Heard responded to the lawsuit by filing a counterclaim. The essence of the counterclaim is that Depp is responsible for statements made by his lawyer in which the lawyer referred to Heard’s abuse allegations as a “hoax.” Heard says her allegations were not a hoax, so the lawyer’s statements were defamatory. She’d like $100 million for the harm caused by the lawyer’s assertions.
What the Parties Have to Prove
To win a claim for defamation in Virginia, a public-figure plaintiff like Depp (or a public-figure defendant asserting a counterclaim, like Heard) must prove all of the following:
- a factual assertion or implication made by the party against whom the claim is brought;
- that is materially false (slight inaccuracies are insufficient);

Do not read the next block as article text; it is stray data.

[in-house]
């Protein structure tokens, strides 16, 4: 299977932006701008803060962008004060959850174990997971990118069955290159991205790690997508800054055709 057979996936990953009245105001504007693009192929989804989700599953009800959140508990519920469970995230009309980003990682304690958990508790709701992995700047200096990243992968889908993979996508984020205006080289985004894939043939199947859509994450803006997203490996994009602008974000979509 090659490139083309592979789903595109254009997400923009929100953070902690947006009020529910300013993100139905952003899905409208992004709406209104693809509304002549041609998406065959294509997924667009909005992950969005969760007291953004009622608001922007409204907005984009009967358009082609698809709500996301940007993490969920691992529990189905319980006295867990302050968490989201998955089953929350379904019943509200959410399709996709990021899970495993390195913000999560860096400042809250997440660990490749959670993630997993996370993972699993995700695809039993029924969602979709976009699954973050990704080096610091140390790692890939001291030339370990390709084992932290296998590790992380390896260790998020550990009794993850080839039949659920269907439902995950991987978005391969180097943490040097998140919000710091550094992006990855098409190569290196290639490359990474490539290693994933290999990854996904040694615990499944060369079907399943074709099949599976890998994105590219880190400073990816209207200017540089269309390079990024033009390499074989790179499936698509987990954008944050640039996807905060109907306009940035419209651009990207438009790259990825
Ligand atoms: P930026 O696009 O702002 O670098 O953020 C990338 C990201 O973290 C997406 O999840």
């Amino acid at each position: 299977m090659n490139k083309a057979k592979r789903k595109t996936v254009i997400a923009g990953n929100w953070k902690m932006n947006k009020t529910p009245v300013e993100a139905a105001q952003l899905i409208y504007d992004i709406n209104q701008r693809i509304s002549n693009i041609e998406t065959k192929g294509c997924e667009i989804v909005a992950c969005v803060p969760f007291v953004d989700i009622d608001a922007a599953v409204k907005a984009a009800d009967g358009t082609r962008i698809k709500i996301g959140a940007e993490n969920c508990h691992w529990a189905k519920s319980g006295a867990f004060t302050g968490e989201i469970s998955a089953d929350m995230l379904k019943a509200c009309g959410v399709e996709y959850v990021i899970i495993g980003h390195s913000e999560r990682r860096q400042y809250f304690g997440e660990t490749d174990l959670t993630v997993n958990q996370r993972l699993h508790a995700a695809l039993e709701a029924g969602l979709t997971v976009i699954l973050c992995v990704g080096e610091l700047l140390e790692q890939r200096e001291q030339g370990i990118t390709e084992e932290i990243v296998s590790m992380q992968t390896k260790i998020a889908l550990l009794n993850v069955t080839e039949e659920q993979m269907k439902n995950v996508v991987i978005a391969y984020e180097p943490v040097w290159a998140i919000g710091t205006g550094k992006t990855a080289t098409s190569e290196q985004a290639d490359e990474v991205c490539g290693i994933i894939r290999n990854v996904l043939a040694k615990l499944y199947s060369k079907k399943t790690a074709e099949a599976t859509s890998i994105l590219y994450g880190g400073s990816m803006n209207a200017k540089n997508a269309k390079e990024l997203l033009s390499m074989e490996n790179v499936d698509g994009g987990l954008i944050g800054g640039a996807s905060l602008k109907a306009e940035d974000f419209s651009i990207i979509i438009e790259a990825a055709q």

- and defamatory in nature;
- that is about the party asserting the claim;
- and made to a third party;
- in a setting or context that isn’t privileged;
- with “actual malice”;
- that causes actual or presumed damages
Notice what’s not on this list. There is no requirement, for example, that either party demonstrate that the other one in the relationship was “the real abuser.” Online debates about who the primary abuser was in the relationship are really not relevant to the issues in the case. In fact, any of the witness testimony or other evidence brought out in this trial that does not relate in some way to one of the above 8 elements should not affect the outcome in any way. The case is not about whether Depp or Heard is a better human being. It’s about whether either one of them committed actionable defamation resulting in harm to the other.
The Role of the Jury